Index provider MSCI has proposed the launch of the China A International Index to provide an additional tool for investors to access the A-shares markets of Shanghai and Shenzhen.
At the same time, MSCI says that China’s A-shares will not be included in its MSCI Emerging Markets Index as part of the most recent market reclassification.
However, Chinese A-shares will remain on the review list for next year’s reclassification.
The index provider says this decision is based on feedback highlighting remaining investability constraints linked to the cross-border schemes that facilitate money moving in and out of the country.
Foreign investors can only invest in Chinese A-shares with a quota under the qualified foreign institutional investor (QFII) and the renminbi qualified foreign institutional investor (RQFII) schemes.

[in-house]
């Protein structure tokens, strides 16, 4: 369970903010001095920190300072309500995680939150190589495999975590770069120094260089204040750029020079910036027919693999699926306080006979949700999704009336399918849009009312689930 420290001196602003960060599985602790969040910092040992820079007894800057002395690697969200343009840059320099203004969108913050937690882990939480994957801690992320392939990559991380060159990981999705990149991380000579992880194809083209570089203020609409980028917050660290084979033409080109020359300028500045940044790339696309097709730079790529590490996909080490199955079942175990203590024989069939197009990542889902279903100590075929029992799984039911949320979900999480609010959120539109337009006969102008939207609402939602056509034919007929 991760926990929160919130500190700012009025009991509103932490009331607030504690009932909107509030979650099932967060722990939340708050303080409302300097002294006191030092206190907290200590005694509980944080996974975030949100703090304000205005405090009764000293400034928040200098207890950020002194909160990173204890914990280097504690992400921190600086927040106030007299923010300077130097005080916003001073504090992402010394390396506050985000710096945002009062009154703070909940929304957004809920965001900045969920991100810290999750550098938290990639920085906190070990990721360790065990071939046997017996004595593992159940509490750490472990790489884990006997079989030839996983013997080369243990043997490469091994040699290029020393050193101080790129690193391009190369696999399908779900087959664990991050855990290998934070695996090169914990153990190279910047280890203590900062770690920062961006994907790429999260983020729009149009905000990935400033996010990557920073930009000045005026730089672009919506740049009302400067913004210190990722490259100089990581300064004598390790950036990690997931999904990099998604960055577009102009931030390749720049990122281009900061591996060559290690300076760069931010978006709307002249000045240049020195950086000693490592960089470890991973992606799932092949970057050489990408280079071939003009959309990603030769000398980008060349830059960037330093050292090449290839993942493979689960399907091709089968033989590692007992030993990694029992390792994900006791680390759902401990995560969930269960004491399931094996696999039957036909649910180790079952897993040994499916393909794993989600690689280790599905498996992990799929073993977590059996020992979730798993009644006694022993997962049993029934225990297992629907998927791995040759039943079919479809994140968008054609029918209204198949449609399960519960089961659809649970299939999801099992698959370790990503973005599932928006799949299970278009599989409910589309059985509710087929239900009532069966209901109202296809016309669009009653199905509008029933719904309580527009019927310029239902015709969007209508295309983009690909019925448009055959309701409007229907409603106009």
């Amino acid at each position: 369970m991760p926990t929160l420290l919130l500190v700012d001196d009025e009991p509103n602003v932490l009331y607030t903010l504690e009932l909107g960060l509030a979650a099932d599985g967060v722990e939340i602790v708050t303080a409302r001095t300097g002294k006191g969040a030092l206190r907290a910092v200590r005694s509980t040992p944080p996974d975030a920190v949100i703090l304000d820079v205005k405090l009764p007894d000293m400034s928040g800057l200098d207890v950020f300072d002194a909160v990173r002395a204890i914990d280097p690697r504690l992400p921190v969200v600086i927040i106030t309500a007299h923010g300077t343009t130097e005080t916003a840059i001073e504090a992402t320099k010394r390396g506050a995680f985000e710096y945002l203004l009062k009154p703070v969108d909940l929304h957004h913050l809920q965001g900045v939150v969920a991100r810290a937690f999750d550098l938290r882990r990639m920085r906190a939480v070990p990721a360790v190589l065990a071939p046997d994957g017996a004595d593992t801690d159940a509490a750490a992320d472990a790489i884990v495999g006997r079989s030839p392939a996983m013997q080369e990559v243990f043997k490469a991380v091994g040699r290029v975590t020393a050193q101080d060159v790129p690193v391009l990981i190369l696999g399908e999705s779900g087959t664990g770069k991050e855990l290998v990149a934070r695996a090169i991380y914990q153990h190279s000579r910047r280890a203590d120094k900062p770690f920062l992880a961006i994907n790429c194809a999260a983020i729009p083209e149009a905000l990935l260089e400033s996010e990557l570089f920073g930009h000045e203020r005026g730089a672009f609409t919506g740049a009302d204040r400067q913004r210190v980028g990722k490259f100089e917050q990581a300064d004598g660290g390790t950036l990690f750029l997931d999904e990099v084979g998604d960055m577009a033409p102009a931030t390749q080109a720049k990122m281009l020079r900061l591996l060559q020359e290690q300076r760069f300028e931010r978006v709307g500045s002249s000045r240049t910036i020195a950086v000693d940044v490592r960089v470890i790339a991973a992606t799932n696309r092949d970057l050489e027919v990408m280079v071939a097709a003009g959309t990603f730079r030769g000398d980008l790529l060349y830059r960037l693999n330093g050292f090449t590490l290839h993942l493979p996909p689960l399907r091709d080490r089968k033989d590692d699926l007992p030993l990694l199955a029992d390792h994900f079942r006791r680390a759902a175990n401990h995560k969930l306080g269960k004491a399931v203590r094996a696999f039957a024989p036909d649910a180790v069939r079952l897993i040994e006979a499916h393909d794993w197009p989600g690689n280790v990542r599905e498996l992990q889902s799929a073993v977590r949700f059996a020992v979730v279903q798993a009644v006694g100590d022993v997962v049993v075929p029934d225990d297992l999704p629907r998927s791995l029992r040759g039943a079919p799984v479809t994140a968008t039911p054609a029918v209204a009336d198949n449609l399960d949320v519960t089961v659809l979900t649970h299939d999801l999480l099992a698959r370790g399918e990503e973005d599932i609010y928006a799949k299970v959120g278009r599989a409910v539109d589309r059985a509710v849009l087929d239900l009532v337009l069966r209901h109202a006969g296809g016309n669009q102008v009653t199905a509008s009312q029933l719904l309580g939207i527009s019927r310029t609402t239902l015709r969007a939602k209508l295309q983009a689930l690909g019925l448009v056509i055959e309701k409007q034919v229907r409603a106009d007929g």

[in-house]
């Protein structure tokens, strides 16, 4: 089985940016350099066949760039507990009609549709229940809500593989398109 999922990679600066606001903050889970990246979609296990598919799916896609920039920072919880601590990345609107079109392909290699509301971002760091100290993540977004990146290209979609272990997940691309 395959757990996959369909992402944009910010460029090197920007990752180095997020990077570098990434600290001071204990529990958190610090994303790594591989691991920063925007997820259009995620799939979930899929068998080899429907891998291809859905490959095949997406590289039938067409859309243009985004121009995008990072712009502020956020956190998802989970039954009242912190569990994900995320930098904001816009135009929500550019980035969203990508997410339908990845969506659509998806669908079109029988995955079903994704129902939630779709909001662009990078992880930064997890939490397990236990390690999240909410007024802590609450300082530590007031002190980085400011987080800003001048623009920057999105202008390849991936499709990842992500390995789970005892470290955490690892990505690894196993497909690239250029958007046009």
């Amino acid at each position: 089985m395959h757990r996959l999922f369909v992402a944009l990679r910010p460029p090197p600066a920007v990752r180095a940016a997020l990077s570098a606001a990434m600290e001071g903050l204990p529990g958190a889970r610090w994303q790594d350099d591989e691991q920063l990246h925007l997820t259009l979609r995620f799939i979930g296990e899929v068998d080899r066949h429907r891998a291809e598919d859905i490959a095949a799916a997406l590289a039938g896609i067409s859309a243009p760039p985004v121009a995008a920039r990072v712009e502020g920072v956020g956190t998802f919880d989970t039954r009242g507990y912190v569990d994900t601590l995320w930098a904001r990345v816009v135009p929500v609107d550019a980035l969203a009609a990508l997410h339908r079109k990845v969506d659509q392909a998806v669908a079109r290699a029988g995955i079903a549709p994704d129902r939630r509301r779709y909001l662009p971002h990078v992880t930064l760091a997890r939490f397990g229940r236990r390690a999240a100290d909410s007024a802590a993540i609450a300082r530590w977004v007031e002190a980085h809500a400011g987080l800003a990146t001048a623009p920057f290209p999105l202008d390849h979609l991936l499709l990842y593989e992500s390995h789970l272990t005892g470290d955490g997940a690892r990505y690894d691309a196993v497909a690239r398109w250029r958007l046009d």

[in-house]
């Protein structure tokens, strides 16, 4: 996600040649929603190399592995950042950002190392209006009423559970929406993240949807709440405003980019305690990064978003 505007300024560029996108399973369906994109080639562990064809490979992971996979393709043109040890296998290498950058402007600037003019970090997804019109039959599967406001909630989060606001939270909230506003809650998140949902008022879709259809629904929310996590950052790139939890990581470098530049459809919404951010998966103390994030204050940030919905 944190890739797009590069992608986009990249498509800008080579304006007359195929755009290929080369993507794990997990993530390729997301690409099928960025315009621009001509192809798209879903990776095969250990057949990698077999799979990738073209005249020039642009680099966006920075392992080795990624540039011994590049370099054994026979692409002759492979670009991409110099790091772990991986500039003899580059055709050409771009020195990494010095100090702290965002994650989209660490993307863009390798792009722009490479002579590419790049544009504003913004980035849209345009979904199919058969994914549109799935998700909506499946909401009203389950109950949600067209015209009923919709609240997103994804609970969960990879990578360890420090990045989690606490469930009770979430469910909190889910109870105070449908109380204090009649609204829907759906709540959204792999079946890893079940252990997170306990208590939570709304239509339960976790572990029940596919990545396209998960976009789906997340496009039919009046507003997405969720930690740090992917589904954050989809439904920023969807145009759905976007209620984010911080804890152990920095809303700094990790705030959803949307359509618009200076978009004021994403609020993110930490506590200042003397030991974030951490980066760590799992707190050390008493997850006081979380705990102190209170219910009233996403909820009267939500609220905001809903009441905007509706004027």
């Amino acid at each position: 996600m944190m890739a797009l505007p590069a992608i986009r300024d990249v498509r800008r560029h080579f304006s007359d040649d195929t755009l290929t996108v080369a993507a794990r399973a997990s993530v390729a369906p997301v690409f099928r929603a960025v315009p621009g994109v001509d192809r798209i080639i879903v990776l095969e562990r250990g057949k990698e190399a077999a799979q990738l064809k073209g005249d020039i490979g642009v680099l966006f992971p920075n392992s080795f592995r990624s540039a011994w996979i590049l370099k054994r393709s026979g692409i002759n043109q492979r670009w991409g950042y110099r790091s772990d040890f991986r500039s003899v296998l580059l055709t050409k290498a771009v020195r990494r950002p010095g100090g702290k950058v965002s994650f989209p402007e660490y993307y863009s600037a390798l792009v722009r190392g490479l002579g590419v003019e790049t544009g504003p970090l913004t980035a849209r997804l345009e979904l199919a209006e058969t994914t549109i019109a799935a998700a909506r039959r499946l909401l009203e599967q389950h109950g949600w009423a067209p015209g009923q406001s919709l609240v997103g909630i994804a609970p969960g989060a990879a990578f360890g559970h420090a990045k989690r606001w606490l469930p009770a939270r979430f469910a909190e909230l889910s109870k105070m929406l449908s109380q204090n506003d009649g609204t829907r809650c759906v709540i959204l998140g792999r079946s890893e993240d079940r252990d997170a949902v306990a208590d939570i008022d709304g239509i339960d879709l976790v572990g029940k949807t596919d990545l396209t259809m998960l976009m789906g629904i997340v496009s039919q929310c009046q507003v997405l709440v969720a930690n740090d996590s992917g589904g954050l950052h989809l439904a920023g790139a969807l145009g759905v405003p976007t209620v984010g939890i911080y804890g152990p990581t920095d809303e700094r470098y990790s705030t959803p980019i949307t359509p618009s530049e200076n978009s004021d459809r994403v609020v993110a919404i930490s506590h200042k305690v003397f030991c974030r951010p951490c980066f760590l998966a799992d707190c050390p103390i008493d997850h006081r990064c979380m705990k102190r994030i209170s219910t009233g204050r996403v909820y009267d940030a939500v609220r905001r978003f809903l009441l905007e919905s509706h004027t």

However, small quotas, a short time to use them up, and tax uncertainty have left many investors disillusioned.
Rex Wong, managing director of BNY Mellon's Asia asset servicing business, says MSCI’s decision reflects the current regulatory regime that allows only those asset managers with a QFII or RQFII designation to invest in the A-shares market.
However, Wong says MSCI has also recognised the need to provide investors with additional tools to gain exposure to China’s domestic securities market.
Wong says the proposed China A International Index is a step in that direction.
He adds: “As China liberalises its regulations to expand foreign investment into its securities market, we will see more such indexes and related investment products come into existence.”
Hong Kong-based Peng Wah Choy, chief executive of Harvest Global Investments, told Funds Europe’s sister publication Funds Global Asia in September last year that the inclusion of Chinese A-shares in broader emerging market indices would be a significant business opportunity.
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